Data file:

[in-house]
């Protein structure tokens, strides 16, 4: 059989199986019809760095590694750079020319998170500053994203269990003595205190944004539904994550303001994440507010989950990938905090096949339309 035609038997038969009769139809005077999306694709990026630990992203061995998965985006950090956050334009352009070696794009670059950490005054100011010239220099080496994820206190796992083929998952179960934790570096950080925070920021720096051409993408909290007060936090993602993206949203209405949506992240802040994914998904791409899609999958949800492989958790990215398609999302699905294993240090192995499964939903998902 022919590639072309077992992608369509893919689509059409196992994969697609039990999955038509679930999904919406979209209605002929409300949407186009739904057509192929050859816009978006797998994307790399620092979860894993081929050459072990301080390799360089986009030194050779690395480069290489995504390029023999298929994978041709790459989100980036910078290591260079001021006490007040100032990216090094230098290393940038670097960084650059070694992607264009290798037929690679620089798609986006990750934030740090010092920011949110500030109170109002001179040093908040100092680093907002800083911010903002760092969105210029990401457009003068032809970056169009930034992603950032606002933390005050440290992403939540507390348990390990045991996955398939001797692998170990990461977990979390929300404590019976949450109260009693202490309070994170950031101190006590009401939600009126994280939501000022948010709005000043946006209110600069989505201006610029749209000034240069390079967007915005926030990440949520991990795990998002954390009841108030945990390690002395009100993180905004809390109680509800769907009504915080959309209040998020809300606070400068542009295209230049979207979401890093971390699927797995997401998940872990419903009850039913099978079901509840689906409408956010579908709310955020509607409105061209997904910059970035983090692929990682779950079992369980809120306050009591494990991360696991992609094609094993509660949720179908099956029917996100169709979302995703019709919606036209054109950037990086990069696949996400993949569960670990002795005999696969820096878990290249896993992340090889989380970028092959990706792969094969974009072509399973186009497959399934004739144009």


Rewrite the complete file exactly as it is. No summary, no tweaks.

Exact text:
[in-house]
């Protein structure tokens, strides 16, 4: 059989199986019809760095590694750079020319998170500053994203269990003595205190944004539904994550303001994440507010989950990938905090096949339309 035609038997038969009769139809005077999306694709990026630990992203061995998965985006950090956050334009352009070696794009670059950490005054100011010239220099080496994820206190796992083929998952179960934790570096950080925070920021720096051409993408909290007060936090993602993206949203209405949506992240802040994914998904791409899609999958949800492989958790990215398609999302699905294993240090192995499964939903998902 022919590639072309077992992608369509893919689509059409196992994969697609039990999955038509679930999904919406979209209605002929409300949407186009739904057509192929050859816009978006797998994307790399620092979860894993081929050459072990301080390799360089986009030194050779690395480069290489995504390029023999298929994978041709790459989100980036910078290591260079001021006490007040100032990216090094230098290393940038670097960084650059070694992607264009290798037929690679620089798609986006990750934030740090010092920011949110500030109170109002001179040093908040100092680093907002800083911010903002760092969105210029990401457009003068032809970056169009930034992603950032606002933390005050440290992403939540507390348990390990045991996955398939001797692998170990990461977990979390929300404590019976949450109260009693202490309070994170950031101190006590009401939600009126994280939501000022948010709005000043946006209110600069989505201006610029749209000034240069390079967007915005926030990440949520991990795990998002954390009841108030945990390690002395009100993180905004809390109680509800769907009504915080959309209040998020809300606070400068542009295209230049979207979401890093971390699927797995997401998940872990419903009850039913099978079901509840689906409408956010579908709310955020509607409105061209997904910059970035983090692929990682779950079992369980809120306050009591494990991360696991992609094609094993509660949720179908099956029917996100169709979302995703019709919606036209054109950037990086990069696949996400993949569960670990002795005999696969820096878990290249896993992340090889989380970028092959990706792969094969974009072509399973186009497959399934004739144009």